A poignant story about dealing with grief through the magic of reading and friendship. Calypso's mum died a few years ago and her emotionally incompetent Dad can't, or won't, talk about Mum at all. Instead he throws himself into writing his book A History of the Lemon. Meanwhile the house is dusty, there's never any food in the fridge, and Calypso retreats into her own world of books and fiction. When a new girl, Mae, arrives at school, the girls' shared love of reading and writing stories draws them together. Mae's friendship and her lively and chaotic home - where people argue and hug each other - make Calypso feel more normal than she has for a long time. But when Calypso finally plucks up the courage to invite Mae over to her own house, the girls discover the truth about her dad and his magnum opus - and Calypso's happiness starts to unravel. 'A story of great warmth and emotional wisdom' LINDA NEWBERY
I feel this . . . thing inside me. Just here. Next to my heart. It's small. The size of sparrow. I don't know what it looks like. But I know it's got claws because it scratches. And I imagine it to be dark blue - mauve almost - like the veins on my mum's hands. I hear it talking. Its voice is high pitched and screeching. It's talking about all the things we've done. A wickedly comic satire about a young couple offered a way out of the housing crisis, and just how far they're prepared to go for it. Ollie and Jill want to tell you about their dream home. Some of the things they did to get it, you might find shocking. But they want you to know they did it all for their baby . . . A hilarious and outrageous black comedy from internationally acclaimed 'master of modern myth' (Guardian) Philip Ridley. Playful, provocative and viciously sharp, Radiant Vermin is a meditation on how far we will go to satisfy our materialistic greed. The play received its world premiere on 10 March 2015 at Soho Theatre, London.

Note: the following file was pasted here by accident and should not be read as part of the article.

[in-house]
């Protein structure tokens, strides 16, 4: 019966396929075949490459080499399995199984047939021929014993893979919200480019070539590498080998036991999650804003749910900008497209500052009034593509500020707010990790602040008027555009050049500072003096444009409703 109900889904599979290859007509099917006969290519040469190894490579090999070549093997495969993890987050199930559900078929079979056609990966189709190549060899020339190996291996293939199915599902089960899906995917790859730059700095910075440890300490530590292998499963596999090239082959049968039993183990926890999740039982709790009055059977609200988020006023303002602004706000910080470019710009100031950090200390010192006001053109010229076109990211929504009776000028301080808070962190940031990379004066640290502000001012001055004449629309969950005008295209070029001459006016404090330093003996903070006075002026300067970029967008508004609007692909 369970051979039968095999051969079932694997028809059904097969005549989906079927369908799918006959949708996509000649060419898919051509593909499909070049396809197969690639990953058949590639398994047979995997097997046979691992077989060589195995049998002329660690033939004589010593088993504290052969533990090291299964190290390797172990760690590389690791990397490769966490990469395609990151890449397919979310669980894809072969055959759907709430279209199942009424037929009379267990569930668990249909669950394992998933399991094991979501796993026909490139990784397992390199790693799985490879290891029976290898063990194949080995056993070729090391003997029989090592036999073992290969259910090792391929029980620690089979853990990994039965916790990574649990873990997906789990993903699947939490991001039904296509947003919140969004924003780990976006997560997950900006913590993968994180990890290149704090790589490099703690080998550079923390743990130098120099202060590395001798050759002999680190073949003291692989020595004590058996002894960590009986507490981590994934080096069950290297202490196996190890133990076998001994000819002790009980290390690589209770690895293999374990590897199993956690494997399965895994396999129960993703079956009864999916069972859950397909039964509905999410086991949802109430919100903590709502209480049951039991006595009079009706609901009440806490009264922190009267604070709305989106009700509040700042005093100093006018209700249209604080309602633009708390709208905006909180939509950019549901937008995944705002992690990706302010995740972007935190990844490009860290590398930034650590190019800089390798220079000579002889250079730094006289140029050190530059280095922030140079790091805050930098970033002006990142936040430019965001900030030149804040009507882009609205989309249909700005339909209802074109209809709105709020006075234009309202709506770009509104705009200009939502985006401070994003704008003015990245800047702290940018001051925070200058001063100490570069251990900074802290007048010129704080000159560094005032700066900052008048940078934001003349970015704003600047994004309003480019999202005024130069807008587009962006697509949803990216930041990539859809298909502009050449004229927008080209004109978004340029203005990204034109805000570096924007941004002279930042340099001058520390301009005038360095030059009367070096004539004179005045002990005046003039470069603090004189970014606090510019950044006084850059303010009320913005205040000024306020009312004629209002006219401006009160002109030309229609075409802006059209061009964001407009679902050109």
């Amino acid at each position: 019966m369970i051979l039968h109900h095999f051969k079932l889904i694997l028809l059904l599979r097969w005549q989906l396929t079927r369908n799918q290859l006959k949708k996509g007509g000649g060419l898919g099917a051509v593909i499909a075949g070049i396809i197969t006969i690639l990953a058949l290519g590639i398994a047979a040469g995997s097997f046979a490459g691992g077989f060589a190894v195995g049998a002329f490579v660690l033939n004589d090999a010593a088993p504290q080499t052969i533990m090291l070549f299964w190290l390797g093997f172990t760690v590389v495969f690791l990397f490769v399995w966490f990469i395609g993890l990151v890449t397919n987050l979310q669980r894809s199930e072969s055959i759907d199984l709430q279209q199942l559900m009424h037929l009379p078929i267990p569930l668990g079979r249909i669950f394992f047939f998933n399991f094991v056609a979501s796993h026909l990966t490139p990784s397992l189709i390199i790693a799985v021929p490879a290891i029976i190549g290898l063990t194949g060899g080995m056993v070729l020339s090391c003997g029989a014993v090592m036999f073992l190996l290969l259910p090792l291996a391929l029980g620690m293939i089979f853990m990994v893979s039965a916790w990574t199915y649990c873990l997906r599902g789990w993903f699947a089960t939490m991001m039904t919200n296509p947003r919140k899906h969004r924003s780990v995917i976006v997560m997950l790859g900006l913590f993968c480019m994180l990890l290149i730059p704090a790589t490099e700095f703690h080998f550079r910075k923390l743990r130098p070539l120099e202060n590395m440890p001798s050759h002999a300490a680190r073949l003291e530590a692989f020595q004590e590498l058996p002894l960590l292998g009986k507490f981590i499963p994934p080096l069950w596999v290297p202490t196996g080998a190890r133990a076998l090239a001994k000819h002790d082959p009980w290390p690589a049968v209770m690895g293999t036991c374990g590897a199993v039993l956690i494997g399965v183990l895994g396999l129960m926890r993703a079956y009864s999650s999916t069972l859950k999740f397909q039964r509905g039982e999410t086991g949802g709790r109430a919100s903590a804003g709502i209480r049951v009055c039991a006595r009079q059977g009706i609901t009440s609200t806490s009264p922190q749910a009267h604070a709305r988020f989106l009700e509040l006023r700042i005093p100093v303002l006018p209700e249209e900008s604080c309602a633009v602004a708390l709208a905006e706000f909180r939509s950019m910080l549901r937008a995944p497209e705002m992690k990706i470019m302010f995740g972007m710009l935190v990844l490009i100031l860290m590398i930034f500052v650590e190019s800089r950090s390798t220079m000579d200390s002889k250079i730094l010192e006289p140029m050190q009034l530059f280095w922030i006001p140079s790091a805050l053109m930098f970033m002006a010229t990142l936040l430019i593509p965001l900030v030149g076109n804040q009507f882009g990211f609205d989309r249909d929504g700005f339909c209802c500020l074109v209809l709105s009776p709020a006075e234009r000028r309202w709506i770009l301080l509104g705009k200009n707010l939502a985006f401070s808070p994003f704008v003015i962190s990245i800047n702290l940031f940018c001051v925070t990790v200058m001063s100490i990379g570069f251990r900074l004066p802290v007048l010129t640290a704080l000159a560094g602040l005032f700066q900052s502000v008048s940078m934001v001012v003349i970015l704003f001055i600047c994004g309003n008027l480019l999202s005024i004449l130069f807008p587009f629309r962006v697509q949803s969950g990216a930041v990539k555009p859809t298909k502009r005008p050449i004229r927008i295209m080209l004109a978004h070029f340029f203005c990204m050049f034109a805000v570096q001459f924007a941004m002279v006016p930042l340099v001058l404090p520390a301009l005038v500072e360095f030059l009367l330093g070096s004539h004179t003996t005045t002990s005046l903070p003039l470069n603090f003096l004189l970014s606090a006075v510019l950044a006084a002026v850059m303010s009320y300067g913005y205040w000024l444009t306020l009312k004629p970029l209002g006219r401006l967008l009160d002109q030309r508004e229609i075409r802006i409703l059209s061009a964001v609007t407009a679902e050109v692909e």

Tyler McAllister has always felt like an outsider, but when he and his friend Lymie discover the dead body of the school janitor, he decides to put aside his fears of being different and investigate the death. Reprint.
From margaritas to hollandaise sauce, from chicken picatta to key lime pie -- this book includes all the great recipes that use lemons and limes and many new ones as well. There are over 300 recipes in 15 chapters, with an introduction that describes the various cooking and other household uses for lemons and limes.
Discover 76 amazing natural 'cure alls' for everyday problems Including... Why drinking a lemon 'through your nose' could help relieve asthma symptoms... page 25 Get rid of cellulite! Try this simple two-minute trick every day... page 26 Trouble sleeping? Why the secret of a good night's rest is through your feet!... page 31 How to treat piles, rashes, scaly skin and prickly heat instantly - and without paying for expensive creams or medicines!